Another perfect thing to do on chilly cottage weekends? Wake up early to watch the Royal Wedding. I rolled out of bed at 6:55 just in time to catch the start of the ceremony (and as soon as it ended I took a 2 1/2 hour nap with my dog – an ideal Saturday morning if you ask me). The ceremony was beautiful but what has really stayed with me was the sermon made by Bishop Michael Curry. He spoke about love, about how the world could look when we act as if love is the way.

Curry said “There’s power in love. Don’t underestimate it. Don’t even over-sentimentalize it.” He spoke about how when we are loved it feels like something is right “when you are loved and you know it, when someone cares for you and you know it, when you love and you show it, it actually feels right.” 

Curry went on to say the reason it feels right when we are loved is because “We were made by a power of love. And our lives were meant and are meant to be lived in that love. That’s why we are here.” One of the first times I heard a Brené Brown TED Talk I remember her saying that the reason we are here is connection. I fully believe both of these things. We are here to connect with others and we are here to share love and be loved through those connections. 

The Bishop went on to encourage the congregation and views to imagine what our communities, countries, families, neighbourhoods and governments would be like when love was the way. He said that when love is the way “we actually treat each other, well, like we are actually family”. Sometimes I think it’s easy to get frustrated with people when they aren’t someone we know or we don’t know their story – but easy isn’t what we are here for and when you try to connect with people and be softer with them we can find ways to extend deep love into all areas of our lives.


I don’t usually give homework assignments, really you just reading to the end of one of my posts is great. But this week I will ask you one thing: think about the values you want to be remembered for – and then ask if you are filling your bucket with that thing. I’m going to work on being understanding and gracious and assuming the best about people, and that’s just the tip of my iceberg.

Think about how loving your friend, neighbour or showing kindness to a stranger really can change the world – There’s power in love. Don’t underestimate it.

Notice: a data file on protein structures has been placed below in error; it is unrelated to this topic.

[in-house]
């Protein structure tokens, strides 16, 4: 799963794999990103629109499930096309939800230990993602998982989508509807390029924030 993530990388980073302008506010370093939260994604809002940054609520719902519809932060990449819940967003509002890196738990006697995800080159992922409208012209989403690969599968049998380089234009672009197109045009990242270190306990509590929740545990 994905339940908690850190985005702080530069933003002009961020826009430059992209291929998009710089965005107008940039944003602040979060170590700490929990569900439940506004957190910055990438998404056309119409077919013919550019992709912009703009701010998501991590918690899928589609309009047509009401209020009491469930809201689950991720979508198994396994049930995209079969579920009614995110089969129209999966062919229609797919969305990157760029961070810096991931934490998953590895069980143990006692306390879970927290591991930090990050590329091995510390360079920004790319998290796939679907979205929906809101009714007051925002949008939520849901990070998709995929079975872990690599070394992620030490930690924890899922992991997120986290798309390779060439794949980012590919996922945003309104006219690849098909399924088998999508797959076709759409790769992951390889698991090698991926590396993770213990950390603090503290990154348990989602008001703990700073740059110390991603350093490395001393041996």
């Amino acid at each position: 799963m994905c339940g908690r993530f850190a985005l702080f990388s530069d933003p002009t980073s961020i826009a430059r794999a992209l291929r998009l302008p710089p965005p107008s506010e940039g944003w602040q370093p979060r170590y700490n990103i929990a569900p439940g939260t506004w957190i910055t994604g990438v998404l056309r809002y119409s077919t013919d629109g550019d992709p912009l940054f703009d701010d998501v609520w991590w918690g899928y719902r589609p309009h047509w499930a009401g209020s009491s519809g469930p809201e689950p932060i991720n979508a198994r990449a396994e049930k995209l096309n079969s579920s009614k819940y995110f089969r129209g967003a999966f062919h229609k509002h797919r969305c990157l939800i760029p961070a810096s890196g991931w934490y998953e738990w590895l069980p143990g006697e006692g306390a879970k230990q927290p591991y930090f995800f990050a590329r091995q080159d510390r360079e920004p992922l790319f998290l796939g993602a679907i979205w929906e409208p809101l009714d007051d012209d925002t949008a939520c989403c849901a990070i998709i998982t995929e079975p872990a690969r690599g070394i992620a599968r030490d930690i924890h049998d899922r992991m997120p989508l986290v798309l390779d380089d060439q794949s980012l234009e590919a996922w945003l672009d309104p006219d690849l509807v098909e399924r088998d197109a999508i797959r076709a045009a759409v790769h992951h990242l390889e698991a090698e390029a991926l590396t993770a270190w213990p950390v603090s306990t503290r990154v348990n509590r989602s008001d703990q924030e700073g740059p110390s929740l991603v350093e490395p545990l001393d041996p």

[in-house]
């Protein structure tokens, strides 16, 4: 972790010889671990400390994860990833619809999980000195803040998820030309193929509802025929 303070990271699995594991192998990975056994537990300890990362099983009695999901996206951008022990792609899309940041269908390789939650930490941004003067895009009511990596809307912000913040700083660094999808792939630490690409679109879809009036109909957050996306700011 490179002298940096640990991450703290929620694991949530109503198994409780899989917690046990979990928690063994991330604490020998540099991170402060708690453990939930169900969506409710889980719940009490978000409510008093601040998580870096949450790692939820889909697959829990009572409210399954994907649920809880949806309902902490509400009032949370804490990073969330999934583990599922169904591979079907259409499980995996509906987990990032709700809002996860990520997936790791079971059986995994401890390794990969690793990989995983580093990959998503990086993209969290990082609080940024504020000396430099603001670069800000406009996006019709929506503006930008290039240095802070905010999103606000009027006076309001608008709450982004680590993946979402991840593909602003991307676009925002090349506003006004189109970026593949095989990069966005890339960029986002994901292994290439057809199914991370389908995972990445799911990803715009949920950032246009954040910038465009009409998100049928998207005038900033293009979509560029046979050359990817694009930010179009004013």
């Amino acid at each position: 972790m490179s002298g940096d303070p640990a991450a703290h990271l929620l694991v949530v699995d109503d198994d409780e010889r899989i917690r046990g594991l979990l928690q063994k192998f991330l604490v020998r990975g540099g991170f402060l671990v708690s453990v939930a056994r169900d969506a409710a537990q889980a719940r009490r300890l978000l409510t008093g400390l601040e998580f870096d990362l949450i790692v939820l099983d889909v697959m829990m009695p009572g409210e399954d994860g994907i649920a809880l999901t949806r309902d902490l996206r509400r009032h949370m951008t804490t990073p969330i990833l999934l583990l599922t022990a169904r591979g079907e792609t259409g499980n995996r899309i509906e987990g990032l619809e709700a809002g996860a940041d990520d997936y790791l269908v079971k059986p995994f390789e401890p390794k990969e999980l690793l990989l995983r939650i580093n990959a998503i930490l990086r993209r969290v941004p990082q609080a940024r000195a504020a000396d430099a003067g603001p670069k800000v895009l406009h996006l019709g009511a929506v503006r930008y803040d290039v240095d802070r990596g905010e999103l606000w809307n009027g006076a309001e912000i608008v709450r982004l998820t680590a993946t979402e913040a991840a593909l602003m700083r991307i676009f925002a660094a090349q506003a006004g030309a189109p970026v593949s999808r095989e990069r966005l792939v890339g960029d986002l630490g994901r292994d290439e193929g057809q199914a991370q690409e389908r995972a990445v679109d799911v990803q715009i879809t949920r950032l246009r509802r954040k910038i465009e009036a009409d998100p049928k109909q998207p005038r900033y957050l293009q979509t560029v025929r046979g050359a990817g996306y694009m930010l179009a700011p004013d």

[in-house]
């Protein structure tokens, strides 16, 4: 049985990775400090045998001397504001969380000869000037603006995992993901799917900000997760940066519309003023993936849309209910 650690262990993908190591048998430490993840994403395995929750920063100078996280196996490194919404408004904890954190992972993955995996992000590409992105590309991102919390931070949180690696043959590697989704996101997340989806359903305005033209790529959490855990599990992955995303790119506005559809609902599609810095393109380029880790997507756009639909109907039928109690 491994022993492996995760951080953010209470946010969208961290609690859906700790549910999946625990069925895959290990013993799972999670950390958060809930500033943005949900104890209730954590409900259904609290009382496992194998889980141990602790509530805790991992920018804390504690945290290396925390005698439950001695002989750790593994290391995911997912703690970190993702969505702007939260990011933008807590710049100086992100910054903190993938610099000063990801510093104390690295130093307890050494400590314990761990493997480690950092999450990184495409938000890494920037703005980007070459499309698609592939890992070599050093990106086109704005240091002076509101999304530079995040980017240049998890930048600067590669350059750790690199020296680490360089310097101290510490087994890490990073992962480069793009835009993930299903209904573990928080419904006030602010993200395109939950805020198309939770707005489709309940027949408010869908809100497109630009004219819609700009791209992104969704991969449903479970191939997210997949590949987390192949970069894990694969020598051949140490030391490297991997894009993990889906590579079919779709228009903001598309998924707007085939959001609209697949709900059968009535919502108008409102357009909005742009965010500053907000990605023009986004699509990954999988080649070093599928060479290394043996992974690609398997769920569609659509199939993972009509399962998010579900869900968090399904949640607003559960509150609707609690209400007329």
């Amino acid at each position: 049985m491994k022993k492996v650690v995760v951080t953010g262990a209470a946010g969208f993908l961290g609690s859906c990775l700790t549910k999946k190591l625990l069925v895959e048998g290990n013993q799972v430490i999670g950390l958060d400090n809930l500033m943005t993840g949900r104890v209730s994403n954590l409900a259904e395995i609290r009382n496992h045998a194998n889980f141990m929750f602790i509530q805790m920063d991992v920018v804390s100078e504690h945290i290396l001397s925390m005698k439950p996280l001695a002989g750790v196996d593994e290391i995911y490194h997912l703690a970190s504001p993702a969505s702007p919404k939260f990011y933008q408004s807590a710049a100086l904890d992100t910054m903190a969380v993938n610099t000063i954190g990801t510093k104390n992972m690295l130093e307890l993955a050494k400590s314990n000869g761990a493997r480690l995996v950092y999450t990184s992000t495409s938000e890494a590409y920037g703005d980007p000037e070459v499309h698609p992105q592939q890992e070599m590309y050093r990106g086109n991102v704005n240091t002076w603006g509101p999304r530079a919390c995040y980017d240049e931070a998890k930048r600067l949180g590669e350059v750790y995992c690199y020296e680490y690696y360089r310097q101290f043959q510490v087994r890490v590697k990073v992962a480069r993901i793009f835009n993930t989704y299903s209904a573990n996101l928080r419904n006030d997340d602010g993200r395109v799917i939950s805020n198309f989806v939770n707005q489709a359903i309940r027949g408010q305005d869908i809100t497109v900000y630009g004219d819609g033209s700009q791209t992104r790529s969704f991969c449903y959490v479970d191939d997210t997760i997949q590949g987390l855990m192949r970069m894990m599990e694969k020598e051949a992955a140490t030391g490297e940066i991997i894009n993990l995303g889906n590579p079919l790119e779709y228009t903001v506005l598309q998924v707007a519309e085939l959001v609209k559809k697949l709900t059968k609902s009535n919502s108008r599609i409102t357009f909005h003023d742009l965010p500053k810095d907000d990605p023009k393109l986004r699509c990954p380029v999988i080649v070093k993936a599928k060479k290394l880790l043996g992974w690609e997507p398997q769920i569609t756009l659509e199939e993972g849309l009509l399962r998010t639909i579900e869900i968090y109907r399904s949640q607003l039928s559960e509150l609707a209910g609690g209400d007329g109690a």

Seasons

Growing up I learned to understand seasons as times of the year when the weather would change. Snow would melt and spring would come, then hot summer days would fade to autumn as the leaves would fall from the trees. Sometimes seasons would be measured by school calendars. The end of a school year was the summer and the fall signalled a new year and a new grade.

We define our lives around the seasons. New Year’s rings in new chances, fresh starts, and hope for what the future holds.

Lately I’ve been thinking a bit different about what seasons mean to me. How seasons of life aren’t necessarily defined by the changing weather. Maybe it is because life after graduating has given a new perspective and my days aren’t defined by “fall term”, “winter term” and “summer”. In short, my life is no longer scheduled into trimesters and seasons feel like they are less about the time of year and more about what we are going through or dealing with.

Seasons of our lives sometimes have different timelines. We learn, we grow, we’re challenged. Sometimes we find ourselves in seasons that aren’t so pretty. Or we see people we know in seasons of joy and wonder why our’s feels so mundane.

I’m a firm believer that seasons of our lives happen for a reason. As the unofficial queen of FOMO (fear of missing out) I know sometimes it is hard to see other people in “better”, “easier” or more fruitful seasons and wonder why you can’t always live in those seasons too.

Why does life have to be so hard? Why do we face seasons of failure, of loss, of heartache, of distance in relationships or struggles of identity? I don’t have answers to all those big questions but I believe that the challenging seasons we walk through teach us important lessons.

As someone who has been lucky to have experienced a very wonderful season of life this winter I can tell you that FOMO – no matter how good things are – is still real. But I’ve learned that comparing ourselves to others, no matter how happy we are is always a losing cause.